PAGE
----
UNIVERSITY OF PENNSYLVANIA - AFRICAN STUDIES CENTER
EAST AFRICA: Risk of Rift Valley Fever "virtually nil"
NAIROBI, 10 March (IRIN) - A joint FAO/WHO statement said on Tuesday the risk of infection to both humans and animals from the Rift Valley Fever virus had been reduced to minimal or negligible proportions in countries of the Horn of Africa.
"Remote sensing satellite data of climatic conditions fully support ground observations that conditions in the Horn of Africa countries are highly unfavourable for multiplication of mosquito vectors of the Rift Valley fever virus. The risk of an epidemic occuring soon is virtually nil," an official statement said.
Tanzania, Kenya, Somalia and Ethiopia are now in a "better than normal" situation with regard to the virus and other diseases transmitted through insects to humans and animals. "Climatic conditions in the four countries since mid-1998 returned to normal or below normal rainfall amounts and crop growing conditions... Thus the risk of humans or livestock being infected with Rift Valley fever has returned to historically extremely low levels," it added.
The statement said that a large proportion of the livestock were immune after being infected in 1997/98 and that there was "no risk of such livestock transmitting the disease to humans or other animals." It said the "present extremely low risk" of infection was comparable to the risk in former years that "permitted the safe export of livestock."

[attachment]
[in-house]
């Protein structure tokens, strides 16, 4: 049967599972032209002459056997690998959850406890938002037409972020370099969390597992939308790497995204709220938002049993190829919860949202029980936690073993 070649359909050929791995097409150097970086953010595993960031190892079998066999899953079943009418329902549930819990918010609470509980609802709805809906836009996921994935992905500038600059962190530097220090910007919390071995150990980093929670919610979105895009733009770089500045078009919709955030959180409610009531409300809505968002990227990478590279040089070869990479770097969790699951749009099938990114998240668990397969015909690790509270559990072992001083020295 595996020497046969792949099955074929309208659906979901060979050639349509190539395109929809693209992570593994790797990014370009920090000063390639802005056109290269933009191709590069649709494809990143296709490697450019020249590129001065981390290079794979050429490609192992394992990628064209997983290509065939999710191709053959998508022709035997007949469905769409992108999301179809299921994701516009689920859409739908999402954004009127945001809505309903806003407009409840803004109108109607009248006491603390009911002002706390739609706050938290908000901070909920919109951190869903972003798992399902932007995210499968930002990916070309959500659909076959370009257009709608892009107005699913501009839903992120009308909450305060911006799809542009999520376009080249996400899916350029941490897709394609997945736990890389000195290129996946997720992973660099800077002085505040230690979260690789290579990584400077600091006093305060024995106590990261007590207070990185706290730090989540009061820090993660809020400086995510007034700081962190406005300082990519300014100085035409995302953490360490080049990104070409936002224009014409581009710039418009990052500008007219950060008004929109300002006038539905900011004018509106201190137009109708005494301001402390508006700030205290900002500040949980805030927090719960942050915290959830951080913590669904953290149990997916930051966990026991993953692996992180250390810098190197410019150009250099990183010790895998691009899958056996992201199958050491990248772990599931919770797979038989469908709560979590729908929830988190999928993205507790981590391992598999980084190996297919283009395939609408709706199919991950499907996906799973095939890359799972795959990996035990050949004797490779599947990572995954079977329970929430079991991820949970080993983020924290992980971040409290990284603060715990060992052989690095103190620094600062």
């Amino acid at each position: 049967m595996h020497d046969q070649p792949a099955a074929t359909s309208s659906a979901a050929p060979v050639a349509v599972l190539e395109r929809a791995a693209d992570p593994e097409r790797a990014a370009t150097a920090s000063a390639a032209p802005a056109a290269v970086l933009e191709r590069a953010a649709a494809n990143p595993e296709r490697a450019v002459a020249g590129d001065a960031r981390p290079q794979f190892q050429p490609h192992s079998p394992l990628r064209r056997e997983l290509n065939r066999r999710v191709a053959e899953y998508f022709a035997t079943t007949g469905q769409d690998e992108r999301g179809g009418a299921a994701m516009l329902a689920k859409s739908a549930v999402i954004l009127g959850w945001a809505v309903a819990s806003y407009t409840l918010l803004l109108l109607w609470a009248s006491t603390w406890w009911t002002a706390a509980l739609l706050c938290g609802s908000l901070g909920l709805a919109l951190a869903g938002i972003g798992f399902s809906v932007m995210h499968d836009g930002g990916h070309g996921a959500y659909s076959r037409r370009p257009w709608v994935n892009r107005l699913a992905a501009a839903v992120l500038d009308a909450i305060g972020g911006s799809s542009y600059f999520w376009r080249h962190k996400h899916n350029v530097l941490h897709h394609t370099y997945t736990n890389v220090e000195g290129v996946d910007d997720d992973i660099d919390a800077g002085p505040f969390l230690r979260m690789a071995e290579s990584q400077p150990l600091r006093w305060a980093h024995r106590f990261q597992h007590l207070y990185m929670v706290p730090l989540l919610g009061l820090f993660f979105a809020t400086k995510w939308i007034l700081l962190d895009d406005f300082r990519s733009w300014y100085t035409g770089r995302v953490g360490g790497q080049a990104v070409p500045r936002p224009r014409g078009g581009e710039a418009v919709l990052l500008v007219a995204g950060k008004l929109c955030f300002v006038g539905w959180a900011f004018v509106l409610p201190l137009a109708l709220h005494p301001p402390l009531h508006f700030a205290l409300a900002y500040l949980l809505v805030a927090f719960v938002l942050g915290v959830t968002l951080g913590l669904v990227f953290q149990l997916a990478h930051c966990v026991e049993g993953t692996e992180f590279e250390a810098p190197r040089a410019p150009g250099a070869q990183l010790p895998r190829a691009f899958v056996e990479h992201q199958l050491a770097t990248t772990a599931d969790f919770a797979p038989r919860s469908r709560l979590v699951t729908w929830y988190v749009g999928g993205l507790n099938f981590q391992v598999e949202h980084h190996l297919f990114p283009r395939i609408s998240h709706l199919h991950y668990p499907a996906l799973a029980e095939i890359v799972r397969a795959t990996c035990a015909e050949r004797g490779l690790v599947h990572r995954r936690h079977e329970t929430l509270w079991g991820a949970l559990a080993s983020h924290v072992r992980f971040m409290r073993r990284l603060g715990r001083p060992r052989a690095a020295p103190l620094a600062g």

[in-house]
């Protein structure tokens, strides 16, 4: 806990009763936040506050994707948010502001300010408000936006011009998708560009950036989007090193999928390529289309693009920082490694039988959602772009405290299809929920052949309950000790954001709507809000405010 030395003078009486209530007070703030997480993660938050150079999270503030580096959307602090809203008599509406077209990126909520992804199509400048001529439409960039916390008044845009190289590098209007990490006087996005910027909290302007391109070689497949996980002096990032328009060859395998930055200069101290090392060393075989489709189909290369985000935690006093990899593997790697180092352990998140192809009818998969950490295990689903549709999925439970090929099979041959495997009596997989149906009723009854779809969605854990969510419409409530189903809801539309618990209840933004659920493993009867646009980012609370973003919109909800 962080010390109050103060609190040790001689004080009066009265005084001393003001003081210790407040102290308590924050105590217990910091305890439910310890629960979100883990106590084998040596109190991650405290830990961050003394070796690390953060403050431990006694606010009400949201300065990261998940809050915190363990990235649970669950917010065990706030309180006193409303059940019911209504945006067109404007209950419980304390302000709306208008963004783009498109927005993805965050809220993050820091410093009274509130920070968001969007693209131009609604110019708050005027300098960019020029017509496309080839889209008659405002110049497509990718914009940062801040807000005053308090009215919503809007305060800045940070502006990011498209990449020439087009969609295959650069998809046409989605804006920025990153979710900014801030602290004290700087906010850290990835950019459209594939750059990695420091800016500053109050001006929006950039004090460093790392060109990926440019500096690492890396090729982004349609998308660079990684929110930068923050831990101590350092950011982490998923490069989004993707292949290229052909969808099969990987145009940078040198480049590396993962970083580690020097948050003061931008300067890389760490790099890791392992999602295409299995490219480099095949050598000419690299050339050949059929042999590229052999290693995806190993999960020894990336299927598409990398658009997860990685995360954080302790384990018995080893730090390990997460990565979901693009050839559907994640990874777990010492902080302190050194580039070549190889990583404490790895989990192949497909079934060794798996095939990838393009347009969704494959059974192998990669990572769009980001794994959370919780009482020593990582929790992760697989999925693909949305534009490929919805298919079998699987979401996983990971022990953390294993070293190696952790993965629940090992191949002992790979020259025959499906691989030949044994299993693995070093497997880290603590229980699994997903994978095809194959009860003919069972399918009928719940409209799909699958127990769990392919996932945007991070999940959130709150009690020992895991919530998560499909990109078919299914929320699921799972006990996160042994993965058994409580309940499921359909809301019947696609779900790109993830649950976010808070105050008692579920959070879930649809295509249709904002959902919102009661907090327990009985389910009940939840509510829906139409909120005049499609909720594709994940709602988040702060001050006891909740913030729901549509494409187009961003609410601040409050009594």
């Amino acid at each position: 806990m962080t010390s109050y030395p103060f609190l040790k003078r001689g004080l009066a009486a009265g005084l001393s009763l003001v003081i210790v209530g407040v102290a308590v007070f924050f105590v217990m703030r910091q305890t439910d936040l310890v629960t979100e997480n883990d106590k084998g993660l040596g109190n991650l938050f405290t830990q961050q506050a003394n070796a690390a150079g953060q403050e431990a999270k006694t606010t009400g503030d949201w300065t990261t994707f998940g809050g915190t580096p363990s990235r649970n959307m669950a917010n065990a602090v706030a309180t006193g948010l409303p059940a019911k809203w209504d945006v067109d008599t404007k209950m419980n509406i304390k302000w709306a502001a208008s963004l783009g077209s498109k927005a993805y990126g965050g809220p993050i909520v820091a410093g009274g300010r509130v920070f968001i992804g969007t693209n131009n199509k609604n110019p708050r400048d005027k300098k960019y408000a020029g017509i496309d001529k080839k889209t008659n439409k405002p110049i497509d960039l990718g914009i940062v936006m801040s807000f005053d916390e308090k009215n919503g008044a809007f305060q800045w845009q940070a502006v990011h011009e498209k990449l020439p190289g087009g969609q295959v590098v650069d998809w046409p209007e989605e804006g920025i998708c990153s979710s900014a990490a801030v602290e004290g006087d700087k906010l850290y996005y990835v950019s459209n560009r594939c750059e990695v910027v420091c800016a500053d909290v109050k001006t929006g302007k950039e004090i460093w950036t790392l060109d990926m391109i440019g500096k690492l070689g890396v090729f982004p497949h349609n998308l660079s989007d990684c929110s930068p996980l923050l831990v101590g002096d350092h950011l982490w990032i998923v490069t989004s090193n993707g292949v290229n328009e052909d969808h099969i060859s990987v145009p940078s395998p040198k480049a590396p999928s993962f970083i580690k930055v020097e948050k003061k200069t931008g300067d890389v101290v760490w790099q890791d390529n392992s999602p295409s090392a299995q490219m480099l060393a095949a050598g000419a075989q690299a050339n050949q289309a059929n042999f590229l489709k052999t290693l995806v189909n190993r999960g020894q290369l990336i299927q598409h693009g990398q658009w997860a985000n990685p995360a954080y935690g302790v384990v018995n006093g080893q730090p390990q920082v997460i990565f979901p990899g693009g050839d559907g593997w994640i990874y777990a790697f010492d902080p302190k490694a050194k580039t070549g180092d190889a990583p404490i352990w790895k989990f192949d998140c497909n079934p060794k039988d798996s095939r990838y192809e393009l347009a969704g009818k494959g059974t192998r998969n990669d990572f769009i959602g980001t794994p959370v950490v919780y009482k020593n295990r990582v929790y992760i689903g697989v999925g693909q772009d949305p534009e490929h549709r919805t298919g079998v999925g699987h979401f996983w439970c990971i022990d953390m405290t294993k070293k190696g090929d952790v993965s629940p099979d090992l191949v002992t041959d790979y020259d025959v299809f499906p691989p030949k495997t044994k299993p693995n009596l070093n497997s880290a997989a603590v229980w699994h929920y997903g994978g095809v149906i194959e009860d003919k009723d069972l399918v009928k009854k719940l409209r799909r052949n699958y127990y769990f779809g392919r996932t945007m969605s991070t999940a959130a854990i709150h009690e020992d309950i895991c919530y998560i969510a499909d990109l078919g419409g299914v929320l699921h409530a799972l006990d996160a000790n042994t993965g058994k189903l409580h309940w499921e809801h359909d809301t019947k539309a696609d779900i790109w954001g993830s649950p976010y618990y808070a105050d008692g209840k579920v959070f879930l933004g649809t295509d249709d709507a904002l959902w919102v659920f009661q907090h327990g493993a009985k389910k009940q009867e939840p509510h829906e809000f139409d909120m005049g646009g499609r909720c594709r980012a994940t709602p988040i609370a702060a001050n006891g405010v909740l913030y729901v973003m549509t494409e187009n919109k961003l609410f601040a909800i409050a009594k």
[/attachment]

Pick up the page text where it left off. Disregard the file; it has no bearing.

Meanwhile, Saudi Arabia has lifted a ban on the import of livestock from Eritrea a move analysts see as more political than on health grounds. "Why Eritrea?," an analyst who sought anonymity told IRIN.
According to Reuters, Saudi traders said on Tuesday they were informed about the lift of the ban on importing sheep and camels from Eritrea in a circular from the chamber of commerce in Riyadh on Sunday. Saudi Arabia banned livestock imports in February last year from Somalia, Sudan, Ethiopia, Eritrea, Djibouti and Kenya for fears that an outbreak of the Rift Valley fever in Kenya could spread.
Date: Wed, 10 Mar 1999 13:32:05 +0300 (EAT) From: IRIN - Central and Eastern Africa <firstname.lastname@example.org> Subject: EAST AFRICA: Risk of Rift Valley Fever "virtually nil"
Editor: Dr. Ali B. Ali-Dinar, Ph.D
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